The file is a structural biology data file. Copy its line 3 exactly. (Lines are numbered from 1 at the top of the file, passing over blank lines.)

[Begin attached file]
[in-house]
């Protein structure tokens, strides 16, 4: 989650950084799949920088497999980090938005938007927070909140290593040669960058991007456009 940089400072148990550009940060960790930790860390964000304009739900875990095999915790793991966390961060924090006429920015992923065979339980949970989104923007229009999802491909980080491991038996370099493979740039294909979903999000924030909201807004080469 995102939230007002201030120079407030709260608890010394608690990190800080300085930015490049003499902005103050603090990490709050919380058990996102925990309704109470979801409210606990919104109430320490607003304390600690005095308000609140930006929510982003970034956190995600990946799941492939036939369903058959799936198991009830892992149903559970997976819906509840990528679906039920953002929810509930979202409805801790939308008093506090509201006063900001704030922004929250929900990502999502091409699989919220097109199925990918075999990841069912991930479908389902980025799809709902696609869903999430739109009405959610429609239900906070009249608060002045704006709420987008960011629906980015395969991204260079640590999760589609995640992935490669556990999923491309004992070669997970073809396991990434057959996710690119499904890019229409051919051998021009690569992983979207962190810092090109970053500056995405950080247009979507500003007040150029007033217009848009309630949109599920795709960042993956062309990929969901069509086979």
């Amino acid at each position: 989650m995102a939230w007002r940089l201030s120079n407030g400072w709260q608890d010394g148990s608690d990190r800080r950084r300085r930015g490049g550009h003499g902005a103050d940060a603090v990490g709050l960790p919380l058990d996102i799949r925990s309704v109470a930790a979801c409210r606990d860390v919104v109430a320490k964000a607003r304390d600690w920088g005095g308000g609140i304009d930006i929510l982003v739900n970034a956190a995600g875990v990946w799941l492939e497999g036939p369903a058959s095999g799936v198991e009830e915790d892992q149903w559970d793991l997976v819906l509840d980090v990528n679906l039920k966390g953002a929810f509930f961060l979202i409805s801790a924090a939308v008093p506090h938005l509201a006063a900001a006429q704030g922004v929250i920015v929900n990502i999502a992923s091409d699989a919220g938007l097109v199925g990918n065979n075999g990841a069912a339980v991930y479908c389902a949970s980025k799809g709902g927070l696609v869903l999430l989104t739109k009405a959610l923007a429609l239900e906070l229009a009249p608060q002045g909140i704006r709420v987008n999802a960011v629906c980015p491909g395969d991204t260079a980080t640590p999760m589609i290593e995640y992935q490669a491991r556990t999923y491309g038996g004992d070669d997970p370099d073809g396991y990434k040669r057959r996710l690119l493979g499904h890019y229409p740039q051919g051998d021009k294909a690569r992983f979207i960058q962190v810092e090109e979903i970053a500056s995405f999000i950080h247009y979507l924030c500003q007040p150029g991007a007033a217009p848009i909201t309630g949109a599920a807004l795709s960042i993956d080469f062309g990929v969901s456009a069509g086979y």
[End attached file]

């Amino acid at each position: 989650m995102a939230w007002r940089l201030s120079n407030g400072w709260q608890d010394g148990s608690d990190r800080r950084r300085r930015g490049g550009h003499g902005a103050d940060a603090v990490g709050l960790p919380l058990d996102i799949r925990s309704v109470a930790a979801c409210r606990d860390v919104v109430a320490k964000a607003r304390d600690w920088g005095g308000g609140i304009d930006i929510l982003v739900n970034a956190a995600g875990v990946w799941l492939e497999g036939p369903a058959s095999g799936v198991e009830e915790d892992q149903w559970d793991l997976v819906l509840d980090v990528n679906l039920k966390g953002a929810f509930f961060l979202i409805s801790a924090a939308v008093p506090h938005l509201a006063a900001a006429q704030g922004v929250i920015v929900n990502i999502a992923s091409d699989a919220g938007l097109v199925g990918n065979n075999g990841a069912a339980v991930y479908c389902a949970s980025k799809g709902g927070l696609v869903l999430l989104t739109k009405a959610l923007a429609l239900e906070l229009a009249p608060q002045g909140i704006r709420v987008n999802a960011v629906c980015p491909g395969d991204t260079a980080t640590p999760m589609i290593e995640y992935q490669a491991r556990t999923y491309g038996g004992d070669d997970p370099d073809g396991y990434k040669r057959r996710l690119l493979g499904h890019y229409p740039q051919g051998d021009k294909a690569r992983f979207i960058q962190v810092e090109e979903i970053a500056s995405f999000i950080h247009y979507l924030c500003q007040p150029g991007a007033a217009p848009i909201t309630g949109a599920a807004l795709s960042i993956d080469f062309g990929v969901s456009a069509g086979y």